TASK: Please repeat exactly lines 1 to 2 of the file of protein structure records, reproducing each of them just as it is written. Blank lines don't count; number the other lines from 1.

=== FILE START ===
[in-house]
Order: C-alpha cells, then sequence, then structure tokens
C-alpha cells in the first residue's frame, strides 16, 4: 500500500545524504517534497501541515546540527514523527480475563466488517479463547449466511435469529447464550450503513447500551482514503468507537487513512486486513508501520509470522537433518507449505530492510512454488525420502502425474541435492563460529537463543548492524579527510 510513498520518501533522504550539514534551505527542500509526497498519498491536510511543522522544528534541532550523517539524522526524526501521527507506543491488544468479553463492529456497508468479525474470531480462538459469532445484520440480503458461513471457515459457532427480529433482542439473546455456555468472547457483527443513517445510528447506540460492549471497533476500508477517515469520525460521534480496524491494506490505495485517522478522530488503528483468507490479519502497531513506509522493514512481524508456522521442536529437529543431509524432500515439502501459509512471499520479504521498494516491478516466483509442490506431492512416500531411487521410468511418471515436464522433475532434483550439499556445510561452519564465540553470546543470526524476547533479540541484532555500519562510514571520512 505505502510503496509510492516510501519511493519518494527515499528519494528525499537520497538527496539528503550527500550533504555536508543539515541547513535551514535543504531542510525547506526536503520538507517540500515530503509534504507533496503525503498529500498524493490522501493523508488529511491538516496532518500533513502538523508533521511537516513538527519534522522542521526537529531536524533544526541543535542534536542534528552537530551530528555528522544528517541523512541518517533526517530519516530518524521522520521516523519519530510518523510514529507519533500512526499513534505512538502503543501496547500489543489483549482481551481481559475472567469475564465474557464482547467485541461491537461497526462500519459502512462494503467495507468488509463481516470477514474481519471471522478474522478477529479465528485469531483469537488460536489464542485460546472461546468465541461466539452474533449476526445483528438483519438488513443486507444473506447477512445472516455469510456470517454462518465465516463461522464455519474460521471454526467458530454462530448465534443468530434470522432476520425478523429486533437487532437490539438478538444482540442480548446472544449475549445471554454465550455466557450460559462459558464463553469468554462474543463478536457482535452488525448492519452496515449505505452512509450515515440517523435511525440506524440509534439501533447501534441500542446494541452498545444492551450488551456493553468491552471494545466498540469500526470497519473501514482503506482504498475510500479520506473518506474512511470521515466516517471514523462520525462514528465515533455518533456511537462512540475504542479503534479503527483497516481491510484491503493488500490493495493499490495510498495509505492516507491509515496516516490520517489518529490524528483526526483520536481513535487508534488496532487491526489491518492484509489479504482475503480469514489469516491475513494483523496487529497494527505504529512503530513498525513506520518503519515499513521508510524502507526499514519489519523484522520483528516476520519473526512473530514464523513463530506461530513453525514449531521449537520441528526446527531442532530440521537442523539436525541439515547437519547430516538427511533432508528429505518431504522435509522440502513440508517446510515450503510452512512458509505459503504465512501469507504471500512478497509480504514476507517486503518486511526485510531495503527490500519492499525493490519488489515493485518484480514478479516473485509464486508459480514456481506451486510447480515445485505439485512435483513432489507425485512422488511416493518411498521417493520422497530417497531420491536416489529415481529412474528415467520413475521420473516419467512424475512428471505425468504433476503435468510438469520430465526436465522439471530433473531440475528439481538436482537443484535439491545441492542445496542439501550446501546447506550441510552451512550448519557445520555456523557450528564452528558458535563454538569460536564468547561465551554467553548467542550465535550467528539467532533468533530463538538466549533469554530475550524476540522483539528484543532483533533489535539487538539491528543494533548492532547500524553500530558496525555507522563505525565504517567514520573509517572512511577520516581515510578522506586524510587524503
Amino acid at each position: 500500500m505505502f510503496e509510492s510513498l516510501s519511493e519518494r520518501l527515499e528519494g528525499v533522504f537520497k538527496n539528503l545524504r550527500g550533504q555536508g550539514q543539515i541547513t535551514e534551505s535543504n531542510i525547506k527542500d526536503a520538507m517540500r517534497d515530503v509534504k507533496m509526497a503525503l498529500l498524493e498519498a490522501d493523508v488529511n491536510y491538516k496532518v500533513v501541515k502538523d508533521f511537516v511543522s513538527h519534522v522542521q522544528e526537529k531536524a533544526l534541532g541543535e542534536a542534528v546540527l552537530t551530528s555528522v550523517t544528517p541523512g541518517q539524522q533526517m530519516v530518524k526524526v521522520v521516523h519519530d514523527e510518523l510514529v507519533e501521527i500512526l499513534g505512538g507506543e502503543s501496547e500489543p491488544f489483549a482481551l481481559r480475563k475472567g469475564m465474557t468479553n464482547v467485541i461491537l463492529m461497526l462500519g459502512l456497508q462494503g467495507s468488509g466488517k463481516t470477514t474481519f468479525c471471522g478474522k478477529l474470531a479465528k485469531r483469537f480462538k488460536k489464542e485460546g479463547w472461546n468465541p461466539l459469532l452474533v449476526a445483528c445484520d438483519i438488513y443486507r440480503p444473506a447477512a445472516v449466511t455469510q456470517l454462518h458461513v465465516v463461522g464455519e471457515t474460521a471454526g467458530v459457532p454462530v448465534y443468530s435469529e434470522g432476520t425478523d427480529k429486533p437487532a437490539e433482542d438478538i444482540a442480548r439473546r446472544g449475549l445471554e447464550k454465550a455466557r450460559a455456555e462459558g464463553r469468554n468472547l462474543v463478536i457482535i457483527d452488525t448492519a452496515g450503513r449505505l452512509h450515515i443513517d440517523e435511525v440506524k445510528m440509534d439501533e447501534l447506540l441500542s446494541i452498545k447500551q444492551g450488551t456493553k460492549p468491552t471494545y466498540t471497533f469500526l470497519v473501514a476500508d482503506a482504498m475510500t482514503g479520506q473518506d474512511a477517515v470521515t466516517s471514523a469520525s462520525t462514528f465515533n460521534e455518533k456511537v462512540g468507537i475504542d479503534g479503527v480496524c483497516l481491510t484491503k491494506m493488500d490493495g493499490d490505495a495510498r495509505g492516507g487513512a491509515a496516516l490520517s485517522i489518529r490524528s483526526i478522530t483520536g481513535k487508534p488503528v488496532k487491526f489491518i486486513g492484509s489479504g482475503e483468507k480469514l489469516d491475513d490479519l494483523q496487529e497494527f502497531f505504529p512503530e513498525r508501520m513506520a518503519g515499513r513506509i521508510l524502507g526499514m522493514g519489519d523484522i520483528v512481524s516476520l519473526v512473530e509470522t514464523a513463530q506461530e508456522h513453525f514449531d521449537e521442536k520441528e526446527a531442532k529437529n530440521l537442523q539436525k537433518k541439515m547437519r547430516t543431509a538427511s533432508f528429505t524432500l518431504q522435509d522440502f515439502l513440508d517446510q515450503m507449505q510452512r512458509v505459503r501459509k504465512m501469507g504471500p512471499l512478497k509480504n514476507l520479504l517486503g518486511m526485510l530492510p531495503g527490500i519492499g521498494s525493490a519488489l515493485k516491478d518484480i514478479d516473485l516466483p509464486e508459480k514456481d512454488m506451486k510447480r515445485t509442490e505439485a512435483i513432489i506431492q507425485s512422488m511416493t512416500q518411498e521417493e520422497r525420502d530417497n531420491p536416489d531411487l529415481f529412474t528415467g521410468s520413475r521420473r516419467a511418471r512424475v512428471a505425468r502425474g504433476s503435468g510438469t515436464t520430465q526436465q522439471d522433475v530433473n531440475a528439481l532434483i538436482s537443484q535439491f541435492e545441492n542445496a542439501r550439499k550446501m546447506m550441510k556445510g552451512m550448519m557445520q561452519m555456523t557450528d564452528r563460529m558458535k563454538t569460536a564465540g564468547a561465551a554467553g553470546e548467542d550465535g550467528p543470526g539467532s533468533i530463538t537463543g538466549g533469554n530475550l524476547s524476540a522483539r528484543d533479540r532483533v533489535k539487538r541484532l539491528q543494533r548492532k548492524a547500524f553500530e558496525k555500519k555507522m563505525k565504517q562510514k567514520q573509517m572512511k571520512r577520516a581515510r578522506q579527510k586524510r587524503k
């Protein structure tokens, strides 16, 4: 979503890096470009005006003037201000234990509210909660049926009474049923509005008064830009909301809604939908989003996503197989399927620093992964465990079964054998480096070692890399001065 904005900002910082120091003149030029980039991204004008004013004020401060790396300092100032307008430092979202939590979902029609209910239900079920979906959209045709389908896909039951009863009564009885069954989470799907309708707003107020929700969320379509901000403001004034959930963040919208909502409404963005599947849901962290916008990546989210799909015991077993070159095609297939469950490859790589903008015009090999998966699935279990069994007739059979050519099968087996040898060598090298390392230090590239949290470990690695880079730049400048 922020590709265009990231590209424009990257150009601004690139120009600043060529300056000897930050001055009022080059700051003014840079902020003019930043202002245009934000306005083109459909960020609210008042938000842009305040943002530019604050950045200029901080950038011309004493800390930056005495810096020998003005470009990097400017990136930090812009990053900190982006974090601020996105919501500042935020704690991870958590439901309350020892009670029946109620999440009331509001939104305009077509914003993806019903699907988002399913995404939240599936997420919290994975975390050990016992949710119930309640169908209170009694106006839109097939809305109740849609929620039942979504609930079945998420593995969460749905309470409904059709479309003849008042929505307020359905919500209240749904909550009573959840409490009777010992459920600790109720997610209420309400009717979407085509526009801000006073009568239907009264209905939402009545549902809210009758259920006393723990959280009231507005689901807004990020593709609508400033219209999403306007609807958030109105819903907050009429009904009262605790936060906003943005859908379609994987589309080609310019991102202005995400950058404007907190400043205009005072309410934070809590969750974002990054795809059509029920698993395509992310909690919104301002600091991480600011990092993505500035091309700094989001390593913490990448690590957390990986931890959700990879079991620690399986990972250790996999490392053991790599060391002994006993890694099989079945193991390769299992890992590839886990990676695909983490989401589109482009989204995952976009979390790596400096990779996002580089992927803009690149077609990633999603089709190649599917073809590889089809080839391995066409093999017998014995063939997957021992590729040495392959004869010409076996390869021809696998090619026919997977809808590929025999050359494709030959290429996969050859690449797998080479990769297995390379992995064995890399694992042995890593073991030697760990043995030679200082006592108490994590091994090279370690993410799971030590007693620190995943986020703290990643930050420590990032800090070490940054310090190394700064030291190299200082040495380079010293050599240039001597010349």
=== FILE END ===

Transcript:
[in-house]
Order: C-alpha cells, then sequence, then structure tokens